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[Fwd: Re: How do women become involved in free / open source projects?]

Hi all,

this is my first post here, so this also marks the end of my lurking period :-)

I've been reading this list with a lot of interest.
To answer the "How do women become involved in free / open source projects?" question, and as some sort of an introduction, here's my route:

I studied physics in the Netherlands (where I come from) and programming was part of the curriculum: Algol 68 (already very ancient in the early 80's) and Fortran. In the student's home where I lived some people got these Sinclair (spectrum, QL, what have you) and similar computers, and I managed to borrow one and teached myself Basic (Yuck! Bleah! - well, I was innocent in those days ;-) ) and assembler.

In that time, my brother disposed his 286 for a shiny new 486 and I got that machine, which only ran DOS (20 Mb disk) but I managed to teach myself C on it, which I thought (and still think) was the best computer language ever.

Later on, in the nineties, I made a career switch to IT and got to know the role of computing outside academia: it was also the time of the upcoming internet ('95) and I got my first Linux - RedHat - system at home. I gradually became very interested in the open source movement, read Richard Stallman and such, and became very enthusiast. In Amsterdam, there was this alternative group of hackers, and joined a group of women there that give computer hardware courses to women (www.genderchangers.org). I've also been involved (not too deeply until now) in some open source projects like Netbeans, and am an enthusiastic Debian user since two years (after I quit my relationship with SuSe ;-) ). I immediately fell in love with apt-get! What an ease of use!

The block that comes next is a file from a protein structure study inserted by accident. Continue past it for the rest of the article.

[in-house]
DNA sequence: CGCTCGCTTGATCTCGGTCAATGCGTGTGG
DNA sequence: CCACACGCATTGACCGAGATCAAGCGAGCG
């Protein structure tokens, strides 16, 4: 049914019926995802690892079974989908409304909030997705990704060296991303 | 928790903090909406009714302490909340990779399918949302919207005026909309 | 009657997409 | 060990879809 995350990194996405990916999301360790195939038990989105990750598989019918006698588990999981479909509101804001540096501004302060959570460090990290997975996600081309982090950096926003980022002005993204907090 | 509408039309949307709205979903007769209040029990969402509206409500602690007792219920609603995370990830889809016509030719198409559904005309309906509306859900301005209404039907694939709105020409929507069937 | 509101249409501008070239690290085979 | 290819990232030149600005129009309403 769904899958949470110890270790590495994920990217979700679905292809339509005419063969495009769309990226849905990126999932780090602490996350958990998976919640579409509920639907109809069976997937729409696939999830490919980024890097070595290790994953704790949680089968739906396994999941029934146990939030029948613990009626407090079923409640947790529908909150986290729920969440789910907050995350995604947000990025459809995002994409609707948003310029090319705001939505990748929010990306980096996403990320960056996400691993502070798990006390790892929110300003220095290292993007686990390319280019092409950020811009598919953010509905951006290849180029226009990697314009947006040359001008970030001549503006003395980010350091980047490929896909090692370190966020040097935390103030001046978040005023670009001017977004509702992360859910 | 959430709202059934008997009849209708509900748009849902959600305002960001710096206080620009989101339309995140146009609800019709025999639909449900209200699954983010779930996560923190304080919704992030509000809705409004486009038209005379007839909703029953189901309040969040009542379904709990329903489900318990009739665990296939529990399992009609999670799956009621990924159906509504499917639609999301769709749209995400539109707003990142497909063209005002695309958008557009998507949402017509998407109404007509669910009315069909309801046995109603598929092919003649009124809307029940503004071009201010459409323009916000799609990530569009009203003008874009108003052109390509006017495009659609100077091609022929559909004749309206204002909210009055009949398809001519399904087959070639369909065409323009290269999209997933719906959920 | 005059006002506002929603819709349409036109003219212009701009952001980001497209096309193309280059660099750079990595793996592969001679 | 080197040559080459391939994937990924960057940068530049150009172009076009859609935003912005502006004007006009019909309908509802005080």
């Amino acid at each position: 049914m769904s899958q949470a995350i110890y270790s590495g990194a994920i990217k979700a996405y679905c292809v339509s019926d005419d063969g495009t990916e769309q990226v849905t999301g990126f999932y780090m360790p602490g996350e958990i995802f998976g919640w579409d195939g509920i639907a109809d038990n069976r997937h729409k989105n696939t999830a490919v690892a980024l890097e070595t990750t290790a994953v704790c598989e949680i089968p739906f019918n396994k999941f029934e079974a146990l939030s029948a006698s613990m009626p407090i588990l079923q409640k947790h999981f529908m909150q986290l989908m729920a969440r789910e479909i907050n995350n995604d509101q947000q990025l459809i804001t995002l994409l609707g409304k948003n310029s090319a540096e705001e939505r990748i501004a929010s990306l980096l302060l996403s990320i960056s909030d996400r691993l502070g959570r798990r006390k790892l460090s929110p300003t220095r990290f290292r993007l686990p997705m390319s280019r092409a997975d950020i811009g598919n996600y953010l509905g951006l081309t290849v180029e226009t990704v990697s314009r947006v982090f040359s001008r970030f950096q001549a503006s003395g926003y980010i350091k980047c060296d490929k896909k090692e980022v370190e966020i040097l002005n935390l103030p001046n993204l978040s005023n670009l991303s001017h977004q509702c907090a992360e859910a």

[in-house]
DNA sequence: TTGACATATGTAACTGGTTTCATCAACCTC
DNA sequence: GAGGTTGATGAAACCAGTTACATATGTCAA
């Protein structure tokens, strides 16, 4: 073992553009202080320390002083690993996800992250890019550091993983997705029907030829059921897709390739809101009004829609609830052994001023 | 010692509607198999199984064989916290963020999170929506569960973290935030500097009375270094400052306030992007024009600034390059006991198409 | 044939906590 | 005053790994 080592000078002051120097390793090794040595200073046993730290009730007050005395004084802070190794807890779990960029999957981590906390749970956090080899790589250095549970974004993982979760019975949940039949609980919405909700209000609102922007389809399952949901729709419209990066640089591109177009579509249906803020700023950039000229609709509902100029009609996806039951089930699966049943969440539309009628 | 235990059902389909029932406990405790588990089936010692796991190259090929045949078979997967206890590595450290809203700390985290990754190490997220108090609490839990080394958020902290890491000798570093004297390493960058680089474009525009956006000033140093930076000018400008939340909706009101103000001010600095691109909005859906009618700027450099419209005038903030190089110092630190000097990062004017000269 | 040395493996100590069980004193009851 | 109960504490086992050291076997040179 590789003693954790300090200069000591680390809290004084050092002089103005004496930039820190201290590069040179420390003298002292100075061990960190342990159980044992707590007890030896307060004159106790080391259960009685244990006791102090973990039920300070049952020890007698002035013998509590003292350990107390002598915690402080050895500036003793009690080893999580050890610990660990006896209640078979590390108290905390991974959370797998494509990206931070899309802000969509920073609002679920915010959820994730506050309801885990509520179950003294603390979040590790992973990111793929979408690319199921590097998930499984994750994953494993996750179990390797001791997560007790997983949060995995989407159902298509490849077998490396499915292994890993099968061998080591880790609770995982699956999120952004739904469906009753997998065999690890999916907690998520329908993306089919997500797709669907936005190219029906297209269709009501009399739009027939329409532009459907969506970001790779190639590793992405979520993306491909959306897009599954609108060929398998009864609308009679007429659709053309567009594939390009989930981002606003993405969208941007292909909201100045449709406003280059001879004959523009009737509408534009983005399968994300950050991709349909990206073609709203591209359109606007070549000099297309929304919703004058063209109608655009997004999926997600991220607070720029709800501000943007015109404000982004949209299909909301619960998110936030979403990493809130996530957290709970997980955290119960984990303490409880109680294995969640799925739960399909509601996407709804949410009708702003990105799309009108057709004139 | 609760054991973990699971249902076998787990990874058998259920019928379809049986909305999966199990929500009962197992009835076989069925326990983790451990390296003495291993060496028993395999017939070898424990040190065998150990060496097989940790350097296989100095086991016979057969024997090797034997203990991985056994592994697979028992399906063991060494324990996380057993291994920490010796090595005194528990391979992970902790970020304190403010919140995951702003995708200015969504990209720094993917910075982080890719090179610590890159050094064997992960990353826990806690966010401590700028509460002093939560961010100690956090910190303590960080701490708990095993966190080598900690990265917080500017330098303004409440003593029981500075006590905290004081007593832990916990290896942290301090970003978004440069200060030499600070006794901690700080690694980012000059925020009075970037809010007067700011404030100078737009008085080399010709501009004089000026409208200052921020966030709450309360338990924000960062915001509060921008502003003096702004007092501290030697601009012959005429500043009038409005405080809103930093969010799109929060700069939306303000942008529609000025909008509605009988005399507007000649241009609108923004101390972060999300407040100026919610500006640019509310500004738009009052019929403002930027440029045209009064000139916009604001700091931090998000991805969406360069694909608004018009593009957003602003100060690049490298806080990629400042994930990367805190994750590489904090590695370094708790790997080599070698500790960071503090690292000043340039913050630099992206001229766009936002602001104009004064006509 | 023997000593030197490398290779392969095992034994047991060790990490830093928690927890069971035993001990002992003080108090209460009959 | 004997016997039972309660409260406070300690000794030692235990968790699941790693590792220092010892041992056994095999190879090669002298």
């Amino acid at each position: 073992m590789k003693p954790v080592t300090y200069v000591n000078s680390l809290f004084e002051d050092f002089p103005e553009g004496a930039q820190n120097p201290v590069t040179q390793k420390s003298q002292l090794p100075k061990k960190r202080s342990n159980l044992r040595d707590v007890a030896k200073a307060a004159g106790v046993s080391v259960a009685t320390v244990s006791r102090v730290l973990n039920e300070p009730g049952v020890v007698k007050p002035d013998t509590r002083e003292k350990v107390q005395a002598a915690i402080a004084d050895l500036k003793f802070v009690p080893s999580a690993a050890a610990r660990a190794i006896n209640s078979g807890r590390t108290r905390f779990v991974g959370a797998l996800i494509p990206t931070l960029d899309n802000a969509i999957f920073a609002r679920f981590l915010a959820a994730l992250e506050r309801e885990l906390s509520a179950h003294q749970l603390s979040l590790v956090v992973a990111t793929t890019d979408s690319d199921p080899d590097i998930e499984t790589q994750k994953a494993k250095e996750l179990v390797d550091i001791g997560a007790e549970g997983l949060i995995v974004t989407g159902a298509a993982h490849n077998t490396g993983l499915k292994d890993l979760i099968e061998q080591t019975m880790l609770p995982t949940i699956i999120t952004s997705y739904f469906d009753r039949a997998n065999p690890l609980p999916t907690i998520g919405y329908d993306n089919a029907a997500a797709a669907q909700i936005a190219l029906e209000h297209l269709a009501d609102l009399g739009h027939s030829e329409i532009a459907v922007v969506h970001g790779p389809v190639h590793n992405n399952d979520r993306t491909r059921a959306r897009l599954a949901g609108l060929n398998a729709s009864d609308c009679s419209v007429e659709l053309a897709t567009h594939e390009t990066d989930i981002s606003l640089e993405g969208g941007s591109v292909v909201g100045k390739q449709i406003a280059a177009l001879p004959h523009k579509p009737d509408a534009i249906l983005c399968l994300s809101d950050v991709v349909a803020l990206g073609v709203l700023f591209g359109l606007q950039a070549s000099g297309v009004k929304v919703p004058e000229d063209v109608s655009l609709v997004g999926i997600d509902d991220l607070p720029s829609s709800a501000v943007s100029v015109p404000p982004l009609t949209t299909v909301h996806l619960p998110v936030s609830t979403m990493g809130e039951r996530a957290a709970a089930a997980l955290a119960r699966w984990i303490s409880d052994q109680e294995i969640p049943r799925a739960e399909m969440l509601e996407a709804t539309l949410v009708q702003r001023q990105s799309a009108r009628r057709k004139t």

Professionally, I've been working with Java and Oracle until recently, and I made a move to Vancouver, Canada last November. I saw this as a watershed in my life and wanted to change my career so to reflect the things that I value more ... and maybe out of sheer luck I did find a very interesting open-source related job at the UBC (univ of BC) where we are now building an open source tool for family doctors (those practices are still entirely paper based in BC). It is extremely rewarding and I feel very lucky! I hope to be able to set up a Genderchanger Academy branch here in Vancouver too, so we can start giving some entry level courses in Linux / Debian/hardware etcetera.


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